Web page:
Life Google maps in PDF

Animated Google maps in PDF

Maybe you already know (or maybe not yet) that a PDF file, the Portable Document Format, can also be a very interactive and dynamic document. This format offers a wide range of interactive features.

Today I would like to share with you something that has fascinated me for a long time – How to embed and control live Google maps in PDF. Although I’m not a programmer, I managed to create it and enhanced it with animations. Now I have a PDF with an embedded SWF Google map. This SWF was predesigned with geolocations and ActionScript that drives animated fly to actions and Acrobat buttons that trigger these actions.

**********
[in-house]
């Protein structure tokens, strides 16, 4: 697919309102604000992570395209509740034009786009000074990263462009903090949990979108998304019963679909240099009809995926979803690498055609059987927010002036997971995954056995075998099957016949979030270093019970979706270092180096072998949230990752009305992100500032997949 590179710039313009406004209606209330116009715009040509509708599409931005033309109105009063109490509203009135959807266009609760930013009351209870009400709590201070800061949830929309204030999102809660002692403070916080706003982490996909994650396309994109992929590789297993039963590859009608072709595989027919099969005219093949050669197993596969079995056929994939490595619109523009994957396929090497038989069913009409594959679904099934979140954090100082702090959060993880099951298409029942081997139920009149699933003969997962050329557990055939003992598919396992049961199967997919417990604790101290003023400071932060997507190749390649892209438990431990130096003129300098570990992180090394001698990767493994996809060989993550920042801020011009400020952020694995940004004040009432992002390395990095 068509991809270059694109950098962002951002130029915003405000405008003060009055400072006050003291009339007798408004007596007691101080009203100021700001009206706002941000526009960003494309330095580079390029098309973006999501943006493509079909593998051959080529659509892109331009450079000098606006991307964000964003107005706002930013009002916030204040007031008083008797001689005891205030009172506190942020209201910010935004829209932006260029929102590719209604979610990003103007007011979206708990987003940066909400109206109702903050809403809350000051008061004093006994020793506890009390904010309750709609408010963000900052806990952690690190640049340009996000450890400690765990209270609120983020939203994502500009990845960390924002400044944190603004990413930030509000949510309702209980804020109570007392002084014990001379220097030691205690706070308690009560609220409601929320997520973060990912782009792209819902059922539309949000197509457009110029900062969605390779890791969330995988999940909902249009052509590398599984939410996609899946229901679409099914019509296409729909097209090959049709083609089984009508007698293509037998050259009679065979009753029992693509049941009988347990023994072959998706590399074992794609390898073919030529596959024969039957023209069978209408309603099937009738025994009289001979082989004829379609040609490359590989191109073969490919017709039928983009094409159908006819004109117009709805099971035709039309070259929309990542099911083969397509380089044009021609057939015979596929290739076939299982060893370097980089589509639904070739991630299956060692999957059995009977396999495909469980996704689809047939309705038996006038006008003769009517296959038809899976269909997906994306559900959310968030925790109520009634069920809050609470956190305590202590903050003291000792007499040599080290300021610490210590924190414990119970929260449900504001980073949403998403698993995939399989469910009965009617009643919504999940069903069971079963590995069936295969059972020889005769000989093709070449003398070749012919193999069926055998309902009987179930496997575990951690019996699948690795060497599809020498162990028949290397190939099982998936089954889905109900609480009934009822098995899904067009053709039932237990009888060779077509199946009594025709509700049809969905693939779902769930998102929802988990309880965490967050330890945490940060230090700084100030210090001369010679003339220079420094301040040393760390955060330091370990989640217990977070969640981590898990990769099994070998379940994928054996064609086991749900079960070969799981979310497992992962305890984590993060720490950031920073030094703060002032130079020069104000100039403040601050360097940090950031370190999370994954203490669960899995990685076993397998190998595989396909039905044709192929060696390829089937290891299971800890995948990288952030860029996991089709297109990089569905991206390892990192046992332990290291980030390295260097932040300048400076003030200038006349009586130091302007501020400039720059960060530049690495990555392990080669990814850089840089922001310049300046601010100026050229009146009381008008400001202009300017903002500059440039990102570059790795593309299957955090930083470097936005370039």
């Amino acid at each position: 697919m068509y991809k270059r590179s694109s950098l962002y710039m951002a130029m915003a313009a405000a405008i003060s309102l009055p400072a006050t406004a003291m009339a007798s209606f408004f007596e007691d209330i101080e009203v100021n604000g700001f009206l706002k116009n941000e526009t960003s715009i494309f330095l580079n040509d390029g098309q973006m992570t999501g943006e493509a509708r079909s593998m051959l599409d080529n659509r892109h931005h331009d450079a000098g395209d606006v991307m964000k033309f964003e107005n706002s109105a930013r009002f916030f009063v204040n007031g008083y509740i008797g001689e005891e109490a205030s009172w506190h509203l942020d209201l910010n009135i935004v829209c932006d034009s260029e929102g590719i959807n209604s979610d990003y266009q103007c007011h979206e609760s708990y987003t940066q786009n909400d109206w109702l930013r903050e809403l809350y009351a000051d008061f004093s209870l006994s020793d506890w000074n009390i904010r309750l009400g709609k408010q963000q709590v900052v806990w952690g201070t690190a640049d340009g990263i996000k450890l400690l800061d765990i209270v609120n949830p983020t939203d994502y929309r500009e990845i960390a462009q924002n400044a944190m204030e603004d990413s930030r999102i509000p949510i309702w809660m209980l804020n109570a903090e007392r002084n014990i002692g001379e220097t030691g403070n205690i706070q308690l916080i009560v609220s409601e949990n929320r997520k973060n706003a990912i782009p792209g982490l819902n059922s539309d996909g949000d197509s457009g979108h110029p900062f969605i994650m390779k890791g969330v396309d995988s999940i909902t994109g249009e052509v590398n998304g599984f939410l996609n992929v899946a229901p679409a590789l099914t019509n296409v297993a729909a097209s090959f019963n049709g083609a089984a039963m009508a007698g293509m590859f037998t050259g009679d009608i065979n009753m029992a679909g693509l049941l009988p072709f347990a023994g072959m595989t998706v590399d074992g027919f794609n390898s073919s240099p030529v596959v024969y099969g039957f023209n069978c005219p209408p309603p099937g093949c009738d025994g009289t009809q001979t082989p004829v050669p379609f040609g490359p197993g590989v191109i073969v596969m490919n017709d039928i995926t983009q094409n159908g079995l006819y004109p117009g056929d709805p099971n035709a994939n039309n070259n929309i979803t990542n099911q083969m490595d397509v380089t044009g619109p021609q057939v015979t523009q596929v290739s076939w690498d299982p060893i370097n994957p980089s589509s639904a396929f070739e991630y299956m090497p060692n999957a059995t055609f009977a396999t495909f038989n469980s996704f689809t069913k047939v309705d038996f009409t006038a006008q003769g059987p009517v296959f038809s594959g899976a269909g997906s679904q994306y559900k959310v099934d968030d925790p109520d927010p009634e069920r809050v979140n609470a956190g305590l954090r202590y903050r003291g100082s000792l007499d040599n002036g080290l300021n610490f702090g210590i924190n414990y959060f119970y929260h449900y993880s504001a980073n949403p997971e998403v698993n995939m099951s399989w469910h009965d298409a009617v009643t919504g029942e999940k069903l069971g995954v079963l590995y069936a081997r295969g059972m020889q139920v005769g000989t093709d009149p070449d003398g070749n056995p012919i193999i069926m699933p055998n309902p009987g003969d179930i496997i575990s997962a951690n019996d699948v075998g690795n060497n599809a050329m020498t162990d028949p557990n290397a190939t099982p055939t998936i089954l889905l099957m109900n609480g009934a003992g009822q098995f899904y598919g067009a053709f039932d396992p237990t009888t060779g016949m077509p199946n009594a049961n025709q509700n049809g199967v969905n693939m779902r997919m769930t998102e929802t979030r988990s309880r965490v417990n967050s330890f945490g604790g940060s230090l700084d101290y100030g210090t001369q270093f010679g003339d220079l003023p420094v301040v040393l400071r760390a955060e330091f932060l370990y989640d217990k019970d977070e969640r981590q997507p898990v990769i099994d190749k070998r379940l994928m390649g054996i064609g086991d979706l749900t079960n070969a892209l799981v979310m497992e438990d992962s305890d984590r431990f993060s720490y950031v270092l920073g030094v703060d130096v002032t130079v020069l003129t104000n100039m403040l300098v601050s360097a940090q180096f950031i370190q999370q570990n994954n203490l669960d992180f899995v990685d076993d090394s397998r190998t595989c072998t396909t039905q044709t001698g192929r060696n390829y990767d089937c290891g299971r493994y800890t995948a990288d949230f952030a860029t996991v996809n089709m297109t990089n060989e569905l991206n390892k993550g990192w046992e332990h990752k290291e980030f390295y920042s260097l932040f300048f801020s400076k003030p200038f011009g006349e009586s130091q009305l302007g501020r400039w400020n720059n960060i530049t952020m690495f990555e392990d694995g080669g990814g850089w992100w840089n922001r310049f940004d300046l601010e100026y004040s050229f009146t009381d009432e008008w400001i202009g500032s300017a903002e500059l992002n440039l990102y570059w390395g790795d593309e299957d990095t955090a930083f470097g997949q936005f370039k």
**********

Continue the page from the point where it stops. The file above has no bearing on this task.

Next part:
Of course, some coding is necessary. We’ll create an ActionScript SWF Google map file, and we’ll also create buttons in Acrobat that will run a Javascript action.

Tools: Adobe InDesign CS5 or higher, Adobe Acrobat 9 or higher, Adobe Flash • Time: 2 hours

Creating Acrobat buttons and Google map placeholder in InDesign

1. First of all, let’s design our PDF that will be a framework where we’ll embed our map. I decided to use InDesign for this because I like creating interactive features there. We can build rollover buttons there and also a frame that would serve as a placeholder for our Google map.

media placeholder in Indesign

Creating media placeholder

Launch InDesign and create a new A4 landscape document. Now press F (Frame tool) on your keyboard and drag a frame with a size you wish to have for the map. Use move tool and smart guides if you want to have it centered.